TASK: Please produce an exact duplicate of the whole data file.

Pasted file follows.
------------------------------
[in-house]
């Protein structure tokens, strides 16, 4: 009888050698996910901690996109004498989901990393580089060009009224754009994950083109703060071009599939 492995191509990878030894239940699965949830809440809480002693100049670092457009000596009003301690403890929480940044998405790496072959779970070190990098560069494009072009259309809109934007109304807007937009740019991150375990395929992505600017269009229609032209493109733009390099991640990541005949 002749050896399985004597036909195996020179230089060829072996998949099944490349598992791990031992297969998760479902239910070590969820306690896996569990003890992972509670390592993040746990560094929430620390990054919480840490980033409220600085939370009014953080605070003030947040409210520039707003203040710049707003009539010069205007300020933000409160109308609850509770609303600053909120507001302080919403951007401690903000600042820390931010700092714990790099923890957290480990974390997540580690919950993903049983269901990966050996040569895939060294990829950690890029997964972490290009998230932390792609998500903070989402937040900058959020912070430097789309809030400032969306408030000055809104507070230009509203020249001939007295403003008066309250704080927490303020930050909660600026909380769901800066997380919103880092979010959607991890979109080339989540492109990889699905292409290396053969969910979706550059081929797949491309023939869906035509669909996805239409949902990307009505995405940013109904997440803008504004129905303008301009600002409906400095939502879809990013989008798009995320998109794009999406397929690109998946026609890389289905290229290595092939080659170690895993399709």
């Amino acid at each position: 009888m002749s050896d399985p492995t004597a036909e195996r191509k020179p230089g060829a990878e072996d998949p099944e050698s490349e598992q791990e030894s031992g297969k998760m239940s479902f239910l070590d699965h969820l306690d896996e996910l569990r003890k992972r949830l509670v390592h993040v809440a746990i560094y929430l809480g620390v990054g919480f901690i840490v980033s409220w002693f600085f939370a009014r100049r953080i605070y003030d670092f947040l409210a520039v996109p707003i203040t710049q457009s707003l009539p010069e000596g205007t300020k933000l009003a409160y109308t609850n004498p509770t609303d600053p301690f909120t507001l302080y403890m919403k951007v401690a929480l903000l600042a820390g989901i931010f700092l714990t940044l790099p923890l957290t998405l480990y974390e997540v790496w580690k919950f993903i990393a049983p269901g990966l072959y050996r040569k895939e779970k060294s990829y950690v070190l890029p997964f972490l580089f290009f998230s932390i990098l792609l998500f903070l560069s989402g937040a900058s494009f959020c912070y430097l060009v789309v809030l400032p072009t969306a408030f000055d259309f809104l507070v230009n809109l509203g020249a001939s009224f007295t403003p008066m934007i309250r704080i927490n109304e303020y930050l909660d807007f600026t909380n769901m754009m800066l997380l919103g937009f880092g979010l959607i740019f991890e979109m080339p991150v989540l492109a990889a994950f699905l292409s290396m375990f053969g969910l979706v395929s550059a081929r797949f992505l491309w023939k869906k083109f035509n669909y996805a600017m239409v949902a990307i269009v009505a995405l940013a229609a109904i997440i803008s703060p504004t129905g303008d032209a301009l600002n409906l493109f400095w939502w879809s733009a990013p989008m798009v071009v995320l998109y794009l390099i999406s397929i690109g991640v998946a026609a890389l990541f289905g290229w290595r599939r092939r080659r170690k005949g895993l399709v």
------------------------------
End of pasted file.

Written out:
[in-house]
């Protein structure tokens, strides 16, 4: 009888050698996910901690996109004498989901990393580089060009009224754009994950083109703060071009599939 492995191509990878030894239940699965949830809440809480002693100049670092457009000596009003301690403890929480940044998405790496072959779970070190990098560069494009072009259309809109934007109304807007937009740019991150375990395929992505600017269009229609032209493109733009390099991640990541005949 002749050896399985004597036909195996020179230089060829072996998949099944490349598992791990031992297969998760479902239910070590969820306690896996569990003890992972509670390592993040746990560094929430620390990054919480840490980033409220600085939370009014953080605070003030947040409210520039707003203040710049707003009539010069205007300020933000409160109308609850509770609303600053909120507001302080919403951007401690903000600042820390931010700092714990790099923890957290480990974390997540580690919950993903049983269901990966050996040569895939060294990829950690890029997964972490290009998230932390792609998500903070989402937040900058959020912070430097789309809030400032969306408030000055809104507070230009509203020249001939007295403003008066309250704080927490303020930050909660600026909380769901800066997380919103880092979010959607991890979109080339989540492109990889699905292409290396053969969910979706550059081929797949491309023939869906035509669909996805239409949902990307009505995405940013109904997440803008504004129905303008301009600002409906400095939502879809990013989008798009995320998109794009999406397929690109998946026609890389289905290229290595092939080659170690895993399709």
């Amino acid at each position: 009888m002749s050896d399985p492995t004597a036909e195996r191509k020179p230089g060829a990878e072996d998949p099944e050698s490349e598992q791990e030894s031992g297969k998760m239940s479902f239910l070590d699965h969820l306690d896996e996910l569990r003890k992972r949830l509670v390592h993040v809440a746990i560094y929430l809480g620390v990054g919480f901690i840490v980033s409220w002693f600085f939370a009014r100049r953080i605070y003030d670092f947040l409210a520039v996109p707003i203040t710049q457009s707003l009539p010069e000596g205007t300020k933000l009003a409160y109308t609850n004498p509770t609303d600053p301690f909120t507001l302080y403890m919403k951007v401690a929480l903000l600042a820390g989901i931010f700092l714990t940044l790099p923890l957290t998405l480990y974390e997540v790496w580690k919950f993903i990393a049983p269901g990966l072959y050996r040569k895939e779970k060294s990829y950690v070190l890029p997964f972490l580089f290009f998230s932390i990098l792609l998500f903070l560069s989402g937040a900058s494009f959020c912070y430097l060009v789309v809030l400032p072009t969306a408030f000055d259309f809104l507070v230009n809109l509203g020249a001939s009224f007295t403003p008066m934007i309250r704080i927490n109304e303020y930050l909660d807007f600026t909380n769901m754009m800066l997380l919103g937009f880092g979010l959607i740019f991890e979109m080339p991150v989540l492109a990889a994950f699905l292409s290396m375990f053969g969910l979706v395929s550059a081929r797949f992505l491309w023939k869906k083109f035509n669909y996805a600017m239409v949902a990307i269009v009505a995405l940013a229609a109904i997440i803008s703060p504004t129905g303008d032209a301009l600002n409906l493109f400095w939502w879809s733009a990013p989008m798009v071009v995320l998109y794009l390099i999406s397929i690109g991640v998946a026609a890389l990541f289905g290229w290595r599939r092939r080659r170690k005949g895993l399709v």